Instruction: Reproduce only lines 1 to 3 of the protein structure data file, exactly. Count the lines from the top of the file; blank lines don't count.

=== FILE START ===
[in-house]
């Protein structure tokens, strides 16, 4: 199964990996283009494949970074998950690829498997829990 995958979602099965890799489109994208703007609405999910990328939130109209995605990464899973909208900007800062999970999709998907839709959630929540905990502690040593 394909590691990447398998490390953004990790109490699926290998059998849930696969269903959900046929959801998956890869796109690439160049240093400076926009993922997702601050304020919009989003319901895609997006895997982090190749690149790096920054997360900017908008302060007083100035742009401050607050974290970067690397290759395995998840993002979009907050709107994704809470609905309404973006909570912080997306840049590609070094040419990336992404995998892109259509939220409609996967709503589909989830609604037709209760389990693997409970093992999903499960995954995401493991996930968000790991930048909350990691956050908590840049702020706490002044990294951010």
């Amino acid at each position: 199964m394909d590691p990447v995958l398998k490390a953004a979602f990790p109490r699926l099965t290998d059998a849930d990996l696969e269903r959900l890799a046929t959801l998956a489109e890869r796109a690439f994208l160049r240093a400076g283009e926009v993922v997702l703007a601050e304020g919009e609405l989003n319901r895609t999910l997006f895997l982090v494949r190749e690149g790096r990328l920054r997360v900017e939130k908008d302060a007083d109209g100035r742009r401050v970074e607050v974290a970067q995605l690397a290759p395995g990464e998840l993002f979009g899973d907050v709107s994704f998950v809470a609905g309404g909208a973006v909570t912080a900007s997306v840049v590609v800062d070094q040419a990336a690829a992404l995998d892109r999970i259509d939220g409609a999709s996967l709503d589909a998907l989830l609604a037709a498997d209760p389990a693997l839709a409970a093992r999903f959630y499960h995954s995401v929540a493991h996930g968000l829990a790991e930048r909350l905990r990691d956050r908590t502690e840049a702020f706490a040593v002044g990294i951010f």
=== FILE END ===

[in-house]
């Protein structure tokens, strides 16, 4: 199964990996283009494949970074998950690829498997829990 995958979602099965890799489109994208703007609405999910990328939130109209995605990464899973909208900007800062999970999709998907839709959630929540905990502690040593 394909590691990447398998490390953004990790109490699926290998059998849930696969269903959900046929959801998956890869796109690439160049240093400076926009993922997702601050304020919009989003319901895609997006895997982090190749690149790096920054997360900017908008302060007083100035742009401050607050974290970067690397290759395995998840993002979009907050709107994704809470609905309404973006909570912080997306840049590609070094040419990336992404995998892109259509939220409609996967709503589909989830609604037709209760389990693997409970093992999903499960995954995401493991996930968000790991930048909350990691956050908590840049702020706490002044990294951010």
């Amino acid at each position: 199964m394909d590691p990447v995958l398998k490390a953004a979602f990790p109490r699926l099965t290998d059998a849930d990996l696969e269903r959900l890799a046929t959801l998956a489109e890869r796109a690439f994208l160049r240093a400076g283009e926009v993922v997702l703007a601050e304020g919009e609405l989003n319901r895609t999910l997006f895997l982090v494949r190749e690149g790096r990328l920054r997360v900017e939130k908008d302060a007083d109209g100035r742009r401050v970074e607050v974290a970067q995605l690397a290759p395995g990464e998840l993002f979009g899973d907050v709107s994704f998950v809470a609905g309404g909208a973006v909570t912080a900007s997306v840049v590609v800062d070094q040419a990336a690829a992404l995998d892109r999970i259509d939220g409609a999709s996967l709503d589909a998907l989830l609604a037709a498997d209760p389990a693997l839709a409970a093992r999903f959630y499960h995954s995401v929540a493991h996930g968000l829990a790991e930048r909350l905990r990691d956050r908590t502690e840049a702020f706490a040593v002044g990294i951010f």